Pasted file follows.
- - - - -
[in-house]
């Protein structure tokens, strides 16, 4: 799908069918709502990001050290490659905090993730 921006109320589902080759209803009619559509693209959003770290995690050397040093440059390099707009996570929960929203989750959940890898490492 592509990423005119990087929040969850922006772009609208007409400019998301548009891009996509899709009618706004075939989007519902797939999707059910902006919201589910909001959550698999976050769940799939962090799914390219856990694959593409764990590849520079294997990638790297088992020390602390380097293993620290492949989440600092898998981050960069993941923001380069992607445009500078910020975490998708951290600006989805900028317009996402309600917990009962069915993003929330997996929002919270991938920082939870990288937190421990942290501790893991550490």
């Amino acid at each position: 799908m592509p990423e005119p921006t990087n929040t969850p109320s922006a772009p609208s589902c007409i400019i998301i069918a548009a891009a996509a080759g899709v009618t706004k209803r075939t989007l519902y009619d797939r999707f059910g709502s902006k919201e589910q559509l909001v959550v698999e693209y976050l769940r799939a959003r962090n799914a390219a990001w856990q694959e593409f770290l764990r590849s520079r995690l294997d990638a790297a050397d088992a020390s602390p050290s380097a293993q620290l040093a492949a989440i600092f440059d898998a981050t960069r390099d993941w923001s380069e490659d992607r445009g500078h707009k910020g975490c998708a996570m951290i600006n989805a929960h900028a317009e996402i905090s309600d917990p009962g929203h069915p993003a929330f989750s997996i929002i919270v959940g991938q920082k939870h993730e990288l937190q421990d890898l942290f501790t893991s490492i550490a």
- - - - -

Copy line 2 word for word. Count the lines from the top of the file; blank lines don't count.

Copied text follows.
């Protein structure tokens, strides 16, 4: 799908069918709502990001050290490659905090993730 921006109320589902080759209803009619559509693209959003770290995690050397040093440059390099707009996570929960929203989750959940890898490492 592509990423005119990087929040969850922006772009609208007409400019998301548009891009996509899709009618706004075939989007519902797939999707059910902006919201589910909001959550698999976050769940799939962090799914390219856990694959593409764990590849520079294997990638790297088992020390602390380097293993620290492949989440600092898998981050960069993941923001380069992607445009500078910020975490998708951290600006989805900028317009996402309600917990009962069915993003929330997996929002919270991938920082939870990288937190421990942290501790893991550490």